Digitv.com 1 

1 June 2001 tbs.pm/1656

The biggest revolution in broadcasting history since the birth of commercial television began in the UK in 1997 with the launch of digital television.

More channels and more choice were promised to the viewer. Today, in 2001, we see that digital has brought us more channels to choose from, but they are not all successful.

The Money Channel has had some well-reported financial problems. Simply Money was simply losing money and relaunched itself as a shopping channel.

Some of the Asian-language services have gone from subscription to free to air and back again in order to tempt subscribers to their services.

Add to that the reports that some programmes on the major digital channels such as BBC Choice, E4 and ITV2 have had no viewers at all, and you can see that the digital channel revolution has suffered similar problems to the dot com revolution.

But why? Simply, there are so many channels and services out there fighting for your attention and viewing time but not enough hours in the week, never mind a day, to view them all.

Plus, the services are as diverse as they come with channels all about fashion, computer games, health, dance music and extreme sports, mixed in with the more traditional multi-channel fare of entertainment, news, movies, sports, pop music and classic television programmes.

With so many new channels coming on stream almost on a weekly basis, it is quite easy to forget that before the digital era, several analogue satellite and cable channels also found the going somewhat tough.

Country Music Television, The Weather Channel and The Family Channel, amongst others, all had difficulty getting their services accepted by enough viewers to make running a channel worthwhile. Even Sky with their deep pockets had troubles with The Comedy Channel, Sky 2 and Sky Sports Gold in the pre-digital era.

But these and other quite high profile difficulties haven’t put off the television companies who have launched new channel after new channel or brought existing channels to Sky Digital.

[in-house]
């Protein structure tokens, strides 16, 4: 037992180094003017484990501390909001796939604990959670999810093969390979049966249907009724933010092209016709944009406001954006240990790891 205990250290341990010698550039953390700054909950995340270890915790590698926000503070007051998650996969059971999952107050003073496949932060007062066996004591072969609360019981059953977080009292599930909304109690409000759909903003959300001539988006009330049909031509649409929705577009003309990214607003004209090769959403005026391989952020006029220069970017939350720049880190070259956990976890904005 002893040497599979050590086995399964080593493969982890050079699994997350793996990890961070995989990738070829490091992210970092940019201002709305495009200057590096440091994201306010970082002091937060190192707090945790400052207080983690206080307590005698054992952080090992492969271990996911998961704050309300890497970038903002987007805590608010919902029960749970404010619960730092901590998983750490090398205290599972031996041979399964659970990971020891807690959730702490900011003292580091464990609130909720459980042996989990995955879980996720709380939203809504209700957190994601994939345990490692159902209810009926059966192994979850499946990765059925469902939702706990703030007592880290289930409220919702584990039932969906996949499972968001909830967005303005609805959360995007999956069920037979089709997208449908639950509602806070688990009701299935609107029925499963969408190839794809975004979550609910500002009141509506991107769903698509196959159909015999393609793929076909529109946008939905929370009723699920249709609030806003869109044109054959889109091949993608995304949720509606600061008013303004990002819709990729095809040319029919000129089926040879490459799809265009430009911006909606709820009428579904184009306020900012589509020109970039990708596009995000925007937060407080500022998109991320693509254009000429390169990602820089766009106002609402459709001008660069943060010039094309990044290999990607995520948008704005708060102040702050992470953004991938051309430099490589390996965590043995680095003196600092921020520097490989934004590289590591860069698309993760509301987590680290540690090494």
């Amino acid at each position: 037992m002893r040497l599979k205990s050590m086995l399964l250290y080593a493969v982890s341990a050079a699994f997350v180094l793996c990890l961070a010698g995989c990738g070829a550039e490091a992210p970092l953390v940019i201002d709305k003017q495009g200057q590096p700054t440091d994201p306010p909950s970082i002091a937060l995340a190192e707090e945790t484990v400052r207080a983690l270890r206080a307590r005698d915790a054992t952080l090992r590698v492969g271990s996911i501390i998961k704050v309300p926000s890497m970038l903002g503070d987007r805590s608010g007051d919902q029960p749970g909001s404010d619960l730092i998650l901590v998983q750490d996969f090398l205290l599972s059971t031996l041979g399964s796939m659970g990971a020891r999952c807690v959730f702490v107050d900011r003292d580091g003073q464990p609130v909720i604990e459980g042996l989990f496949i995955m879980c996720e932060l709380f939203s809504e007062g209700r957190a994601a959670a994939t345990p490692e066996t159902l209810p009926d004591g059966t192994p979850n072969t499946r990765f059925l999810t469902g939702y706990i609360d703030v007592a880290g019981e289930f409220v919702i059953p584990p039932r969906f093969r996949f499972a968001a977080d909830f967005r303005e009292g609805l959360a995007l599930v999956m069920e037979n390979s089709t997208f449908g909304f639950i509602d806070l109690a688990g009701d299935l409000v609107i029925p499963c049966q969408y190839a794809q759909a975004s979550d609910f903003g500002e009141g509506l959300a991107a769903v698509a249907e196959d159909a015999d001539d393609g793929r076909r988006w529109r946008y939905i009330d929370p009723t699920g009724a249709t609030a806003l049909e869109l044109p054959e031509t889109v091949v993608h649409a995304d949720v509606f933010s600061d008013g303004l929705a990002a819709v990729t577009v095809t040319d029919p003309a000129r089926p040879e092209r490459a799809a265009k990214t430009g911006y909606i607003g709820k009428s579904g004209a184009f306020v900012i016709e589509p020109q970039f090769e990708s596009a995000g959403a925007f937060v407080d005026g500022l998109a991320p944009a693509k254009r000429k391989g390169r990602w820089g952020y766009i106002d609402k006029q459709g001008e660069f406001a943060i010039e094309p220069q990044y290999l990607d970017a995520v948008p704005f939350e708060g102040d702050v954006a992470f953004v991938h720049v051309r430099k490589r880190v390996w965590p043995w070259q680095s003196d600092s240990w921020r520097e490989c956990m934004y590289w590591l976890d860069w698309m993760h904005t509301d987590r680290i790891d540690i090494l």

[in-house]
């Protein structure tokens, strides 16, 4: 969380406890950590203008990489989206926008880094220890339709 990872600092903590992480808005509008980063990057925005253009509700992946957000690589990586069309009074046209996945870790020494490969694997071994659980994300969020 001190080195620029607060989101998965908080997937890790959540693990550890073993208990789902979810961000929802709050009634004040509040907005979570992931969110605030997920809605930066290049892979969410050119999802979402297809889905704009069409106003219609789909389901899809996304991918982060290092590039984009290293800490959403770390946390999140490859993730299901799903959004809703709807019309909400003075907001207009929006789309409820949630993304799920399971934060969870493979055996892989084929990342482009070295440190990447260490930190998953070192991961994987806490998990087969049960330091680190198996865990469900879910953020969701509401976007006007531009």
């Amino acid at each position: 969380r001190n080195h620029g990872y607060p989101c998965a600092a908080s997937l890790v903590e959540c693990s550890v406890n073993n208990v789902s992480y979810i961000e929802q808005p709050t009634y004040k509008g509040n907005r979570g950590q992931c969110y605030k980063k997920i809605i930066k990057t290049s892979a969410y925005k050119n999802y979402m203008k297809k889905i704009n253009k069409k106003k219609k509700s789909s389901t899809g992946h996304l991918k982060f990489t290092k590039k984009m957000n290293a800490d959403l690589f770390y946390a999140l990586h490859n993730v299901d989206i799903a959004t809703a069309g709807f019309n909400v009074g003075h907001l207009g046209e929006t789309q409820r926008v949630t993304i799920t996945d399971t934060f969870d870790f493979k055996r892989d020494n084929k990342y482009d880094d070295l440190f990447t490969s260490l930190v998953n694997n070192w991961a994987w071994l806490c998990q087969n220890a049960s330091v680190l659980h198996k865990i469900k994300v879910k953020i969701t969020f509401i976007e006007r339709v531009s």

Okay, you say, so satellite and digital channels have had some problems, but what’s that got to do with dotcoms? Well, the parallels between the dotcom revolution of the late 1990s and the multi-channel revolution that began in 1997 are quite astounding.

The dotcom revolution saw a massive increase in the number of online shopping websites, a rise that was not supported by an equivalent rise in the number of online consumers.

In the same way, the expansion in the number of channels available to the viewing audience has not been reciprocated by a similar increase in the number of households able to view these digital channels.

Therefore, there will be a point when the number of channels will be so large that the viewing audience and the advertising market will be unable to support them all.

To a small extent we have seen that already, but with the continued expansion of channels, it will not be long before this particular bubble does what the dotcom bubble did and bursts, leading to a number of quite high profile channel failures right across the spectrum of digital channels

We all know that 2000 was the year when the dotcoms began meeting with their logical conclusion, leaving a lot of casualties in their wake. 2001 has seen the first few failures of the digital TV revolution.

Could the next year see the bursting of this bubble? The only people who can decide that are the ordinary people in the street.

Will you watch the programmes on these new channels, and buy the products advertised on them or will you just stick with the channels and programmes you know and love?

Now, for the first time since September 1955, the future of television is back in the hands of the viewers and advertisers.

A Transdiffusion Presentation

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Liverpool, Friday 12 August 2022